Dr. Irvin Pollack, a retired ophthalmologist who founded Sinai Hospital's Krieger Eye Institute and was a Johns Hopkins School of Medicine professor, died of cancer March 1 at his Pikesville home. He was 85.
Born in Baltimore and raised on Lanvale Street, he was the son of Samuel and Rose Diamond Pollack, who ran a grocery store.
He was a 1949 City College graduate and received a bachelor's degree from the Johns Hopkins University. He then graduated from the University of Maryland School of Medicine.
After an internship at Sinai Hospital, he performed his residency at Barnes Hospital in St. Louis and trained under Dr. Bernard Becker, an early glaucoma specialist.
On a visit to Camp Airy, a summer camp in Thurmont, he met his future wife, Marlene Chernak, whose father was the camp director.
"He asked a friend who was the cute girl in the white blouse," said his daughter, Shelley Pollack Schwartz of Delaware.
"It was love at first sight," recalled his wife. "We had a wonderful marriage. He was a consummate gentleman and an excellent physician."
Dr. Pollack began his association with the Johns Hopkins School of Medicine in the 1960s. Working at Hopkins' Wilmer Eye Institute, he did research on glaucoma. He had a multifaceted carrier — seeing patients, conducting research and teaching. A professor of ophthalmology at the school, he became professor emeritus in 2007.
"Irv was uniquely generous to colleagues, and famously gracious to staff and patients," the Wilmer Eye Institute's Dr. Harry Quigley said in a statement. "His bedside manner brought calm to worried glaucoma sufferers, and his quiet affection for everyone who had the good fortune to work with him was legendary.
"Those of us who Irv trained and were his friends must try to emulate his amazing personality and his life view," he said.
Dr. Pollack treated patients with Dr. Arnall Patz at a Falls Road office.
"With Arnall Patz, he began the first use of lasers in glaucoma for iridotomy and trabeculoplasty," said Dr. Quigley. "It began the era of scientific medicine in the glaucoma field."
Colleagues said that in addition to his work with eye surgery, Dr. Pollack taught his students how to work with patients who were dealing with glaucoma.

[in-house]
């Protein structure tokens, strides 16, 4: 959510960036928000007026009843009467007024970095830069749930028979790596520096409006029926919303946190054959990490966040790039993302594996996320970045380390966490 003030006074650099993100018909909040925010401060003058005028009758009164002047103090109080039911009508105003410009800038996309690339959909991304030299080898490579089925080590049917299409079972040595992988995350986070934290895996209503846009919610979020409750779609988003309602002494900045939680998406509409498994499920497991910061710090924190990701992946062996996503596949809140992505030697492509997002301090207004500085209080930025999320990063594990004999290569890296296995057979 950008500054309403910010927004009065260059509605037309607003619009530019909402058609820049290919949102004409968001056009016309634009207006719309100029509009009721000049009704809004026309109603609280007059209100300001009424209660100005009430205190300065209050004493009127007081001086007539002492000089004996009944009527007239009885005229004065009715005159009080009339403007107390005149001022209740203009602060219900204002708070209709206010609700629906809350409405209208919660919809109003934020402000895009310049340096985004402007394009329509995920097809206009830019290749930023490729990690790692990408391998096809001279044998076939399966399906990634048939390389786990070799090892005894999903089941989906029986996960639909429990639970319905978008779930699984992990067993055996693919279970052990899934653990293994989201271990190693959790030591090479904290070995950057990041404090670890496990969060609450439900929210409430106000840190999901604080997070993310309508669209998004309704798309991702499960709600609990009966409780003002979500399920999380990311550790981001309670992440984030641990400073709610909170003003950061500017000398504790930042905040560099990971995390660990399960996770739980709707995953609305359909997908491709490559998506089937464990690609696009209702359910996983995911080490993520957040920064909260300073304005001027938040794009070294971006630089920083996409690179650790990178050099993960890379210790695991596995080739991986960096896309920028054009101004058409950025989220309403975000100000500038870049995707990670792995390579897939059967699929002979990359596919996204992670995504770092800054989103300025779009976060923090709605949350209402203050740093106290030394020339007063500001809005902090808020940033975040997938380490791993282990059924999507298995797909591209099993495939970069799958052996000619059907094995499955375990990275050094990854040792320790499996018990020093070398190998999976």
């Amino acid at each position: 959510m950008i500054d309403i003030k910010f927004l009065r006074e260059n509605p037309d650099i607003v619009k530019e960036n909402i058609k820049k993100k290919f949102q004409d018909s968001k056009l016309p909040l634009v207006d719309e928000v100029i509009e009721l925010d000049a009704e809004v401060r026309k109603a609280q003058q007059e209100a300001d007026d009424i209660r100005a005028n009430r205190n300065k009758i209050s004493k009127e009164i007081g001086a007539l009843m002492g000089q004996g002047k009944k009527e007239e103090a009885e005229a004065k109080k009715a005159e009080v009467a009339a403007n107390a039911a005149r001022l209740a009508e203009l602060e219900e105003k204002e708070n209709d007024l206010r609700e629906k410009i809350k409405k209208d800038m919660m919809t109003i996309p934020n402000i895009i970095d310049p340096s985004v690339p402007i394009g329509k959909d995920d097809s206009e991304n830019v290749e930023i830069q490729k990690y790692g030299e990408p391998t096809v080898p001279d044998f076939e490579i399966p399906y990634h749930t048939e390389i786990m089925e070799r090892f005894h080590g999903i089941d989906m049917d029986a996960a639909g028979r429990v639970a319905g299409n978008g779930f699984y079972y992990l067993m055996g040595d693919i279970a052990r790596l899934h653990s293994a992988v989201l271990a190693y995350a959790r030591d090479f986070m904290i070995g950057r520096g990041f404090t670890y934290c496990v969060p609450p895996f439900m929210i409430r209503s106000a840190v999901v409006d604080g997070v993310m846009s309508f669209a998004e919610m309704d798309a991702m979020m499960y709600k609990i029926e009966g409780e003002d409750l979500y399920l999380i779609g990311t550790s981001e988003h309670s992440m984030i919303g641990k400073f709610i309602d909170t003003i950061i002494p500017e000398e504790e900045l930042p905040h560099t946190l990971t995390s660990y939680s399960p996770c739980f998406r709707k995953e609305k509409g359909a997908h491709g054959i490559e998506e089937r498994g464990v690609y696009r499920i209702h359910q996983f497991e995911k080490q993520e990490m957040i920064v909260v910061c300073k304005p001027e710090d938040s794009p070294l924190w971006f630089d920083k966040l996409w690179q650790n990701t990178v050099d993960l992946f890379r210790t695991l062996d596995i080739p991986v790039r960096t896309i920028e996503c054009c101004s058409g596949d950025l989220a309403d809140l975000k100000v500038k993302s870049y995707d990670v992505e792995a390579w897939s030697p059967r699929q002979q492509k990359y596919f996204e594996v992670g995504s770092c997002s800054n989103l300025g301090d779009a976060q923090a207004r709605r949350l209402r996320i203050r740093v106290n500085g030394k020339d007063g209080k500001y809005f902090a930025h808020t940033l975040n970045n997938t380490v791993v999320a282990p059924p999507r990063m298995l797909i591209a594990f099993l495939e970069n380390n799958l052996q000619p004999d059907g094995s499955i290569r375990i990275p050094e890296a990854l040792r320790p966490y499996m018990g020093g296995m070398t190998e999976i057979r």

"Irv came up with putting a small lens to focus a laser beam when performing a laser iridotomy but was too humble to allow the company that commercialized it to put his name on it," Dr. Paul Palmberg of the Bascom Palmer Institute in Miami said in an email. "When a patient expresses gratitude to us for rescuing them from an angle glaucoma attack, we owe Irv this thanks."
In 1983, he was recruited by Sinai Hospital and became the hospital's ophthalmologist in chief, a role he held until 1998. He also founded its Krieger Eye Institute. He retired in 2009.
"His patients loved him," said Dr. Don Abrams, Sinai's chief of ophthalmology and Krieger director. "They could wait five or six hours and they never complained. They often brought food with them if they missed a meal."
Dr. Abrams said Dr. Pollack's enduring influence is on residents and fellows who trained with him.
"His clinical and surgical skills, combined with his unparalleled bedside manner, made many of his trainees the physicians that they are today," said Dr. Abrams. "He grew the residency program and cultivated fellowship programs in ophthalmic sub-specialties as well. He participated in training hundreds of residents and fellows in his career."
He said Dr. Pollack was also a major fundraiser for Sinai Hospital.
"He raised millions of dollars to help support the opening and expansion of the Krieger Eye Institute, and more importantly to support the medical and surgical care of a large number of indigent patients in Baltimore," he said,
"He cultivated his grateful patients for decades to raise these funds," said Dr. Abrams, who added that those patients "have helped and continue to help hundreds of Baltimore's medically underserved citizens."
Dr. Pollack was a founding member of the American Glaucoma Society. Its members honored him at the organization's annual meeting last week. In 2010, Dr. Pollack's former students gathered in Baltimore for the Irvin Pollack Symposium to celebrate his contributions to eye health.
Dr. Pollack, an accomplished gardener, landscaped the grounds at his home. He entertained the Baltimore ophthalmological community at annual parties.
"My father saw the positive in every situation," said his daughter. "He was patient, kind, upbeat and generous. He made everyone feel loved, unconditionally."
Services were held March 3 at Sol Levinson and Brothers.
In addition to his wife of 58 years and daughter, survivors include two sons, Dr. John Pollack of Chicago and Brian Pollack of Baltimore; two other daughters, Linda Pollack Klitenic of Owings Mills and Carol Pollack Nelson of Rockville; and 10 grandchildren.